Myocardial Involvement in Patients With Histologically Diagnosed Cardiac Sarcoidosis: A Systematic Review and Meta-Analysis of Gross Pathological Images From Autopsy or Cardiac Transplantation Cases.

Journal Article (Journal Article;Systematic Review)

Background In patients with suspected cardiac sarcoidosis, late gadolinium enhancement on cardiovascular magnetic resonance imaging and/or 18F-fluorodeoxyglucose uptake on positron emission tomography are often used to reach a clinical diagnosis of cardiac sarcoidosis. On the basis of data from the imaging literature of clinical cardiac sarcoidosis, no specific features of myocardial involvement are regarded as pathognomonic for cardiac sarcoidosis. Thus, a diagnosis of cardiac sarcoidosis is challenging to make. There has been no systematic analysis of histologically diagnosed cardiac sarcoidosis for patterns of myocardial involvement. We hypothesized that certain patterns of myocardial involvement are more frequent in histologically diagnosed cardiac sarcoidosis. Methods and Results We performed a systematic review and meta-analysis of gross pathological images from the published literature of patients with histologically diagnosed cardiac sarcoidosis who underwent autopsy or cardiac transplantation. Thirty-three eligible articles provided images of 49 unique hearts. Analysis of these hearts revealed certain features of myocardial involvement in >90% of cases: left ventricular (LV) subepicardial, LV multifocal, septal, and right ventricular free wall involvement. In contrast, other patterns were seen in 0% to 6% of cases: absence of gross LV myocardial involvement, isolated LV midmyocardial involvement, isolated LV subendocardial involvement, isolated LV transmural involvement, absence of septal involvement, or isolated involvement of only one LV level. Conclusions In this systematic review and meta-analysis of histologically diagnosed cardiac sarcoidosis, we identified certain features of myocardial involvement that occurred frequently and others that occurred rarely or never. These patterns could aid the interpretation of cardiovascular magnetic resonance imaging and positron emission tomography imaging and improve the diagnosis and the prognostication of patients with suspected cardiac sarcoidosis.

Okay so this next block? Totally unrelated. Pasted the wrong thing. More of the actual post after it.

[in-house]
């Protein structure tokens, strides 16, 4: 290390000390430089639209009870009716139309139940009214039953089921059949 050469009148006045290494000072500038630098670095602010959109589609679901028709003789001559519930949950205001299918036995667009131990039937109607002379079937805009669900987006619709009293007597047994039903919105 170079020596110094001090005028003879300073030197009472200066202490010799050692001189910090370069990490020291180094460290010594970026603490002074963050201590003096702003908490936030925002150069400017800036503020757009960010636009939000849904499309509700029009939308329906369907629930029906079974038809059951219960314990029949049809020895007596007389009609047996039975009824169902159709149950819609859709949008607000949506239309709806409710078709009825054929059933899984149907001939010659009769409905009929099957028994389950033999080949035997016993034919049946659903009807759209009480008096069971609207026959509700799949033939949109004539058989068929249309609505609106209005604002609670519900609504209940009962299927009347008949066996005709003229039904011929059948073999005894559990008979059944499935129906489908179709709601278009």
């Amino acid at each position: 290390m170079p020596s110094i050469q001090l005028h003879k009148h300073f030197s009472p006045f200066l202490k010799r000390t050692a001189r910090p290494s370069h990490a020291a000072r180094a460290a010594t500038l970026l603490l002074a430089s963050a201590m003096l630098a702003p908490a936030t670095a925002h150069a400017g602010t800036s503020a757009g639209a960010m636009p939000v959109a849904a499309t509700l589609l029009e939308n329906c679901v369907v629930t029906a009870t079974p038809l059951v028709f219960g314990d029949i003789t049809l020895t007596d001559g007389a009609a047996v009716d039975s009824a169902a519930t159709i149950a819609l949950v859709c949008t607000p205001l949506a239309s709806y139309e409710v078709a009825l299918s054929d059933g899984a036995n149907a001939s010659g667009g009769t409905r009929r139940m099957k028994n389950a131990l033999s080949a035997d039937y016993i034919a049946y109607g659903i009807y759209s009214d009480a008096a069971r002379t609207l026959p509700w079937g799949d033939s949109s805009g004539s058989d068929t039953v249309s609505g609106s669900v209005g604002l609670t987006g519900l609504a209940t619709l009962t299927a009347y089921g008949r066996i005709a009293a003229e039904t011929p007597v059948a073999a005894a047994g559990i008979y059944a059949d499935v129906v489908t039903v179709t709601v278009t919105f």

Full Text

Duke Authors

Cited Authors

  • Okasha, O; Kazmirczak, F; Chen, K-HA; Farzaneh-Far, A; Shenoy, C

Published Date

  • May 21, 2019

Published In

Volume / Issue

  • 8 / 10

Start / End Page

  • e011253 -

PubMed ID

  • 31070111

Pubmed Central ID

  • PMC6585321

Electronic International Standard Serial Number (EISSN)

  • 2047-9980

Digital Object Identifier (DOI)

  • 10.1161/JAHA.118.011253


  • eng

Conference Location

  • England